What Is Observability? Key Components and Best Practices

By Emil Protalinski  |   Last modified on November 16, 2023

Software systems are increasingly complex. Applications can no longer simply be understood by examining their source code or relying on traditional monitoring methods. The interplay of distributed architectures, microservices, cloud-native environments, and massive data flows requires an increasingly critical approach: observability.

Observability is not just a buzzword; it's a fundamental shift in how we perceive and manage the health, performance, and behavior of software systems. In this article, we will demystify observability—a concept that has become indispensable in modern software development and operations. We will delve into observability's key components, how observability differs from monitoring, observability's benefits and challenges, and even go over how to implement observability with engineering teams.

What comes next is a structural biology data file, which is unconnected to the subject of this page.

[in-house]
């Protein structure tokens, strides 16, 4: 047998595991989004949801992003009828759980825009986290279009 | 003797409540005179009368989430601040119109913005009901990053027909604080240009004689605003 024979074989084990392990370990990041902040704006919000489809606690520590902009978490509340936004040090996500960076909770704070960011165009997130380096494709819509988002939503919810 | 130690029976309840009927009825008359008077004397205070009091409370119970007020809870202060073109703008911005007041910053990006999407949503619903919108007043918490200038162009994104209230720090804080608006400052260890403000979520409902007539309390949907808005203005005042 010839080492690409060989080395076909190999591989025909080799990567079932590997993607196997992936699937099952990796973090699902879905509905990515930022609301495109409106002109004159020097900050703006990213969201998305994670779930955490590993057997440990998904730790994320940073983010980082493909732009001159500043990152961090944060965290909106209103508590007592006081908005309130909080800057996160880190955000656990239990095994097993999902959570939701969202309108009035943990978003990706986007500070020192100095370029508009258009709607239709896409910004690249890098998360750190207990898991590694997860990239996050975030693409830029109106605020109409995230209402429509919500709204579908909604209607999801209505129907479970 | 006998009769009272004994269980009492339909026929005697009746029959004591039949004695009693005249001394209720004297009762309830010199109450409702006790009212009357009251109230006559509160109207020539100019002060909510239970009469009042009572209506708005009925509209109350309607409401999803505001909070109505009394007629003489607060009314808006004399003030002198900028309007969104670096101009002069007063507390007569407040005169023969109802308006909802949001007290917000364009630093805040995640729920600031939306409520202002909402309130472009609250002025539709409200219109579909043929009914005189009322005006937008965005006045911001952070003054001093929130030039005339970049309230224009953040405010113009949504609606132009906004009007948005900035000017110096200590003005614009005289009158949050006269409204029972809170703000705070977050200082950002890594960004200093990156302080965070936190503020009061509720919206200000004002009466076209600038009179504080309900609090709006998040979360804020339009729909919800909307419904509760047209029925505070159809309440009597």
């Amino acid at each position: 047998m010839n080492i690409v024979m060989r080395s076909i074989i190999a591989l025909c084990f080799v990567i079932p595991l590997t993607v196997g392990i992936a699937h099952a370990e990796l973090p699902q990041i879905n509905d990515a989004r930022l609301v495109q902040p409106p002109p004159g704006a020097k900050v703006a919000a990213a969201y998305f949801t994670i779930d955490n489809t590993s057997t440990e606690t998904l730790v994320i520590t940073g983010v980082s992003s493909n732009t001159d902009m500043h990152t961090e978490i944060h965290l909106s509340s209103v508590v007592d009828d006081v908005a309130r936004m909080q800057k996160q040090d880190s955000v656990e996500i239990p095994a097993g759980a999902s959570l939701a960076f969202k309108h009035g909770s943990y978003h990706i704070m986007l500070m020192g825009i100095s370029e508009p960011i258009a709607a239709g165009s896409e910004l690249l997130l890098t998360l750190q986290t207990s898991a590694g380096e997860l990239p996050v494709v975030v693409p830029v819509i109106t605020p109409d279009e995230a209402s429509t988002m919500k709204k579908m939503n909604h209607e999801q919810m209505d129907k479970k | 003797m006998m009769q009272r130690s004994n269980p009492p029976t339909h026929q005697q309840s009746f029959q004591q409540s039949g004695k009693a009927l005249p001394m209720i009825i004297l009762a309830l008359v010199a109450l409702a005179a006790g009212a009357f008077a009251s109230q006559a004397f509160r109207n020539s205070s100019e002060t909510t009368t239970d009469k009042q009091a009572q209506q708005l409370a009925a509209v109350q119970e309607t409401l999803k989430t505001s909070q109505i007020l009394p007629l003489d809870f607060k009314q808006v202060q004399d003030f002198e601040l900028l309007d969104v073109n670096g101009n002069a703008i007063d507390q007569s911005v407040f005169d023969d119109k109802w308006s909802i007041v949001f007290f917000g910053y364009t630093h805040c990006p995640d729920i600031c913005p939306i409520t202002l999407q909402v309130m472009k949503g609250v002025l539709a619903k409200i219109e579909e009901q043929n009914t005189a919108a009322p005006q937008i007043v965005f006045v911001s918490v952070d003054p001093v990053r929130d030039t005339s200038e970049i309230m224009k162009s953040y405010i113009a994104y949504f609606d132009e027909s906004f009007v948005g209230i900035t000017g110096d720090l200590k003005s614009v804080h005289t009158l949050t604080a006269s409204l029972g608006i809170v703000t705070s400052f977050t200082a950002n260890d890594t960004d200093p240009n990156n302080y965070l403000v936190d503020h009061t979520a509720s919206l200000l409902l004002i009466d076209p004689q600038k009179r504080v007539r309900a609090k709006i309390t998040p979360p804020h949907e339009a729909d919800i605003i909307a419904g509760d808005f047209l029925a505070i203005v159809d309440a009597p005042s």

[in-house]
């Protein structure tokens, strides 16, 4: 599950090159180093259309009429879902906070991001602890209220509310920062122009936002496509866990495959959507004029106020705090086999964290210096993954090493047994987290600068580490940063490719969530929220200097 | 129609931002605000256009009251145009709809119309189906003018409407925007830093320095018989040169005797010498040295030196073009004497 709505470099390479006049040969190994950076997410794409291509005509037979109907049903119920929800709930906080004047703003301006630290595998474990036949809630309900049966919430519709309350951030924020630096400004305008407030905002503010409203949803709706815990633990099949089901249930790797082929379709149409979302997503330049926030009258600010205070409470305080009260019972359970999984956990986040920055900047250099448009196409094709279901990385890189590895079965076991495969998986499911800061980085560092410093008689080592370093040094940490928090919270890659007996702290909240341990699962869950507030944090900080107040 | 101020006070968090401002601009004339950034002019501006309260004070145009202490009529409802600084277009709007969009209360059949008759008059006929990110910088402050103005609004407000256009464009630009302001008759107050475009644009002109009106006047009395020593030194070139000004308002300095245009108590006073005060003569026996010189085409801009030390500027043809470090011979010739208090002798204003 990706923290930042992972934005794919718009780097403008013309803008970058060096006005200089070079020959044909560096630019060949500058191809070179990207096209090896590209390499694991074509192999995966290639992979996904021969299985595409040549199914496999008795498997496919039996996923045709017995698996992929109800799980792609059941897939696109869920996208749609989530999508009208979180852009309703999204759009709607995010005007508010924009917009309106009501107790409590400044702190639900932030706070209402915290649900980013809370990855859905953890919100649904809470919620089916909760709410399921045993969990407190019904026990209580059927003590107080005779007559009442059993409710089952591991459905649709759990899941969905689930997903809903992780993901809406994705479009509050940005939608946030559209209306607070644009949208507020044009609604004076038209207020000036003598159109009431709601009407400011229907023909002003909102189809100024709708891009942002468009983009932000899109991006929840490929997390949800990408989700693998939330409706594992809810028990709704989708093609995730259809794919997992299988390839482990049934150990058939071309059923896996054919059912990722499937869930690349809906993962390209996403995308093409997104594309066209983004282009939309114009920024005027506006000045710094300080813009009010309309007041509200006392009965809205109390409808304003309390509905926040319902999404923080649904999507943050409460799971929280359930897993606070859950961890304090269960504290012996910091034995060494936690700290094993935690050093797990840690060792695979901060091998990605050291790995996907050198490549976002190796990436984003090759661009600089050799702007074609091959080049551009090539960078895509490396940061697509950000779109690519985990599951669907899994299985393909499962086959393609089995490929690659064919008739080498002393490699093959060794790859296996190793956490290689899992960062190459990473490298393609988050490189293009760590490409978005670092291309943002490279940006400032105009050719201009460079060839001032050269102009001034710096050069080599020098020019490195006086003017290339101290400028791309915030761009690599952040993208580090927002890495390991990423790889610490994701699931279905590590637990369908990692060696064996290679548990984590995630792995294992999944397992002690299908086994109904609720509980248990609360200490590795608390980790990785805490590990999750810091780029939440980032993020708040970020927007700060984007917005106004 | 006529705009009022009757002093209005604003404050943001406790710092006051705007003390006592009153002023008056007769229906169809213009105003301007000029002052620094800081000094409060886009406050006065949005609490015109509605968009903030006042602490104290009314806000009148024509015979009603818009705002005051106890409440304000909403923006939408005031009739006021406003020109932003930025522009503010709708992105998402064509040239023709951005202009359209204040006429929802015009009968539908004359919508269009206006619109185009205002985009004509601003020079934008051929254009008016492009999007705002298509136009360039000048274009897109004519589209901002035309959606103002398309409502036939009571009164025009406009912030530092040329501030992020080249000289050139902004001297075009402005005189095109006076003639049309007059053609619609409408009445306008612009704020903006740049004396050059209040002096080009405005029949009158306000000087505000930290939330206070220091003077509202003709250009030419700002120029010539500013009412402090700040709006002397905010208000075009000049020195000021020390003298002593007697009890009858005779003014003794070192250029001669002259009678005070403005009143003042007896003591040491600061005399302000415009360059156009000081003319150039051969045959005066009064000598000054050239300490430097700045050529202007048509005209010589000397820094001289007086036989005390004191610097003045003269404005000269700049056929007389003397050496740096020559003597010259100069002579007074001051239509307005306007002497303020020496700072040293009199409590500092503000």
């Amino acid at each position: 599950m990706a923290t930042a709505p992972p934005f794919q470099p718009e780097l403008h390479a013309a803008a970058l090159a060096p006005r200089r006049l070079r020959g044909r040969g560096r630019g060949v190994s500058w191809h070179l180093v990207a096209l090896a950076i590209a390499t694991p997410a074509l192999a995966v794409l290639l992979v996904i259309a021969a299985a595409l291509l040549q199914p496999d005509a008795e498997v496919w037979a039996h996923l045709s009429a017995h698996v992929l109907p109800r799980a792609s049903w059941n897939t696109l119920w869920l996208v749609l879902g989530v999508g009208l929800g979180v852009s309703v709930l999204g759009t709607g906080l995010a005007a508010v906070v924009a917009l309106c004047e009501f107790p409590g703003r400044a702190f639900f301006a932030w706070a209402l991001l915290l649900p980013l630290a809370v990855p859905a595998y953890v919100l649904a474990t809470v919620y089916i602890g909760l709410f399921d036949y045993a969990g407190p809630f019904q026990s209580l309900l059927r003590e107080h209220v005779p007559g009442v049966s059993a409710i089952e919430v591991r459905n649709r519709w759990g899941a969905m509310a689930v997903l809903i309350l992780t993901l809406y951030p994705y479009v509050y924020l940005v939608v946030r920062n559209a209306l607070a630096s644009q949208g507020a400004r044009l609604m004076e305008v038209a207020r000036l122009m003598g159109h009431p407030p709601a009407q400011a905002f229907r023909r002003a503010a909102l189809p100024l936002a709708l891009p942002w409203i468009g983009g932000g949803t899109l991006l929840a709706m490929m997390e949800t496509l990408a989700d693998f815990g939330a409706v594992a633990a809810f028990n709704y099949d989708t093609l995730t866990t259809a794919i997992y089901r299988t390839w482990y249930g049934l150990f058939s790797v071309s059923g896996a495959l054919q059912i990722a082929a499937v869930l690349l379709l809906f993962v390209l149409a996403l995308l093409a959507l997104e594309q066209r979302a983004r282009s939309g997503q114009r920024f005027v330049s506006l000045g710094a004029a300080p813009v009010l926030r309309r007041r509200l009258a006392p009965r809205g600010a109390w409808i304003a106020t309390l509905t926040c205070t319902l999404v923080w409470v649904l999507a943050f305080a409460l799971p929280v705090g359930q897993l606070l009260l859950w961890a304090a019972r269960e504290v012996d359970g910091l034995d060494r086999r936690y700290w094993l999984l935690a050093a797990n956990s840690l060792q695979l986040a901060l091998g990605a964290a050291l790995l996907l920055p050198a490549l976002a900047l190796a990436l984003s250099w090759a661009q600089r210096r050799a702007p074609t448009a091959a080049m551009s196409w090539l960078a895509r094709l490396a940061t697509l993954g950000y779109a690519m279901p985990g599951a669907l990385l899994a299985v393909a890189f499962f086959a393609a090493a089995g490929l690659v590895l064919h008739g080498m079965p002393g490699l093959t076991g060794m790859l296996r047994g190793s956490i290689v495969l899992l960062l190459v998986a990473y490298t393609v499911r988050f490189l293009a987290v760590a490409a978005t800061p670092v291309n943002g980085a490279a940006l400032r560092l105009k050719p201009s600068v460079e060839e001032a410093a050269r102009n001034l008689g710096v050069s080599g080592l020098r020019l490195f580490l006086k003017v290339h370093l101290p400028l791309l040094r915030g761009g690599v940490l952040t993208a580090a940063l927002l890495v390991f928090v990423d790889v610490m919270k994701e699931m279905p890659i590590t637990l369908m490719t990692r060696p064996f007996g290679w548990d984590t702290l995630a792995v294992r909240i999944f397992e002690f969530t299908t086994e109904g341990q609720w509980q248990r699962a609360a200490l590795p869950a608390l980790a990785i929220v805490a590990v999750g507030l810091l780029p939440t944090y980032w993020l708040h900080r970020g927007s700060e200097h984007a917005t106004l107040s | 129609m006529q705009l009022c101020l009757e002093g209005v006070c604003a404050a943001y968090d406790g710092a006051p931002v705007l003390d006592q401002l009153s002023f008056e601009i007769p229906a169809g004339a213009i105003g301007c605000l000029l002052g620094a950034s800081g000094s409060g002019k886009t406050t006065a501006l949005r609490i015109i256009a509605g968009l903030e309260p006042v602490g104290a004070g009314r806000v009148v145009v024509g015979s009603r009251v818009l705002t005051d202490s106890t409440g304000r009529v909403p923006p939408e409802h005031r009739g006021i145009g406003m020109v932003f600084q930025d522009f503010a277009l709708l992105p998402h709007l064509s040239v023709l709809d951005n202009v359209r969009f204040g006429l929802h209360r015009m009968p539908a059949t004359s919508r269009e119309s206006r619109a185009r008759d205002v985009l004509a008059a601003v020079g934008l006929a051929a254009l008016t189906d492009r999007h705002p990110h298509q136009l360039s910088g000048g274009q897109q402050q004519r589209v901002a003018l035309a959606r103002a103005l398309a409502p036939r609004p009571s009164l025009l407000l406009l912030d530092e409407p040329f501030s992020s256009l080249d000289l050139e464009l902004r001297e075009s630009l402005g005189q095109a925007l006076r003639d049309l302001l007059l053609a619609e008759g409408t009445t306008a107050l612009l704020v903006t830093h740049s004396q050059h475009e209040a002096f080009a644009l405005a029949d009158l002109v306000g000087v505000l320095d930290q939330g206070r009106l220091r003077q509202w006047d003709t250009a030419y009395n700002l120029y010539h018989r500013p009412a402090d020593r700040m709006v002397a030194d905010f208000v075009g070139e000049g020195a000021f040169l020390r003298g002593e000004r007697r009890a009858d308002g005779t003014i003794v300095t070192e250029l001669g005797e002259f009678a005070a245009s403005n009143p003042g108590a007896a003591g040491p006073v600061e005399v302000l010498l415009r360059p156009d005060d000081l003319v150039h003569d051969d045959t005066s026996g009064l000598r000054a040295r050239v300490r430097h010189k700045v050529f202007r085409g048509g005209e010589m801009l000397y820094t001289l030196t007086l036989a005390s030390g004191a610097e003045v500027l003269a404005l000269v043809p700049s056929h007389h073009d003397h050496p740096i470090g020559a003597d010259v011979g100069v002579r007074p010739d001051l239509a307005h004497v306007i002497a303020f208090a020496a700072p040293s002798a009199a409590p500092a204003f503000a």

Defining observability

Observability (sometimes referred to as o11y) is the concept of gaining an understanding into the behavior and performance of applications and systems. Observability starts by collecting system telemetry data, such as logs, metrics, and traces. More important is how that telemetry is analyzed to diagnose issues, understand the interconnectivity of dependencies, and ensure reliability.

The key components of observability: telemetry types and the core analysis loop

Observability emphasizes collecting and correlating diverse data sources to gain a holistic understanding of a system’s behavior. This is done through the core analysis loop, which involves a continuous cycle of data collection, analysis, and action, allowing teams to monitor, troubleshoot, and optimize their systems effectively.

To gain a more complete picture, observability tools collect data from various components of the software system: logs, metrics, and traces (typically considered the “three pillars of observability” but don’t get us started on that rant).

  • Logs provide a textual narrative, helping you understand the "what" and "why" of events and issues.
  • Metrics offer quantitative data on system performance and resource utilization, helping you gain insights into the "how much" and "when" aspects.